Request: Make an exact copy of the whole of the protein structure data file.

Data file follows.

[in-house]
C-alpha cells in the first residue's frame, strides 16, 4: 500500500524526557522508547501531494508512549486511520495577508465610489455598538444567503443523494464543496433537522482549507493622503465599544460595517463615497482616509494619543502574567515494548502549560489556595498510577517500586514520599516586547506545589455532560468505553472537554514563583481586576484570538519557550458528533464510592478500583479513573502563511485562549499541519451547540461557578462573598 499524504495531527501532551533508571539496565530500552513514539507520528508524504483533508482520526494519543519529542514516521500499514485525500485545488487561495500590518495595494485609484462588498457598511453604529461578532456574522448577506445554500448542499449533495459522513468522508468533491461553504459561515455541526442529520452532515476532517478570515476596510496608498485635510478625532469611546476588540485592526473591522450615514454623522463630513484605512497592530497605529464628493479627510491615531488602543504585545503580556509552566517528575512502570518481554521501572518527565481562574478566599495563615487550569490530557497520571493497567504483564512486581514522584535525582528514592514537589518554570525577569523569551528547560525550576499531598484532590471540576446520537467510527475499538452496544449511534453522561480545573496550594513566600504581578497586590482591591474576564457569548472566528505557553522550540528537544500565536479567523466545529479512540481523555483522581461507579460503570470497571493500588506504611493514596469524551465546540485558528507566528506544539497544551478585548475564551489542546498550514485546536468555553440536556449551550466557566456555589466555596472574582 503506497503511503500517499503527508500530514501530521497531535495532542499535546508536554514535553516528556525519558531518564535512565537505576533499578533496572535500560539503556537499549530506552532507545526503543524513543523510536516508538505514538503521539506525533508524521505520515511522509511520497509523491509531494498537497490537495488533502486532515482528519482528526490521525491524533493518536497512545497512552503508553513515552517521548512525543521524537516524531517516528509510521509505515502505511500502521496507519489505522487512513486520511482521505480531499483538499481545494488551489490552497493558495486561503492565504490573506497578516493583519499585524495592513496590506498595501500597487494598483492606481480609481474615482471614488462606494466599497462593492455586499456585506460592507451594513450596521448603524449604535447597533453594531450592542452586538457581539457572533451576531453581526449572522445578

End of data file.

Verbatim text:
[in-house]
C-alpha cells in the first residue's frame, strides 16, 4: 500500500524526557522508547501531494508512549486511520495577508465610489455598538444567503443523494464543496433537522482549507493622503465599544460595517463615497482616509494619543502574567515494548502549560489556595498510577517500586514520599516586547506545589455532560468505553472537554514563583481586576484570538519557550458528533464510592478500583479513573502563511485562549499541519451547540461557578462573598 499524504495531527501532551533508571539496565530500552513514539507520528508524504483533508482520526494519543519529542514516521500499514485525500485545488487561495500590518495595494485609484462588498457598511453604529461578532456574522448577506445554500448542499449533495459522513468522508468533491461553504459561515455541526442529520452532515476532517478570515476596510496608498485635510478625532469611546476588540485592526473591522450615514454623522463630513484605512497592530497605529464628493479627510491615531488602543504585545503580556509552566517528575512502570518481554521501572518527565481562574478566599495563615487550569490530557497520571493497567504483564512486581514522584535525582528514592514537589518554570525577569523569551528547560525550576499531598484532590471540576446520537467510527475499538452496544449511534453522561480545573496550594513566600504581578497586590482591591474576564457569548472566528505557553522550540528537544500565536479567523466545529479512540481523555483522581461507579460503570470497571493500588506504611493514596469524551465546540485558528507566528506544539497544551478585548475564551489542546498550514485546536468555553440536556449551550466557566456555589466555596472574582 503506497503511503500517499503527508500530514501530521497531535495532542499535546508536554514535553516528556525519558531518564535512565537505576533499578533496572535500560539503556537499549530506552532507545526503543524513543523510536516508538505514538503521539506525533508524521505520515511522509511520497509523491509531494498537497490537495488533502486532515482528519482528526490521525491524533493518536497512545497512552503508553513515552517521548512525543521524537516524531517516528509510521509505515502505511500502521496507519489505522487512513486520511482521505480531499483538499481545494488551489490552497493558495486561503492565504490573506497578516493583519499585524495592513496590506498595501500597487494598483492606481480609481474615482471614488462606494466599497462593492455586499456585506460592507451594513450596521448603524449604535447597533453594531450592542452586538457581539457572533451576531453581526449572522445578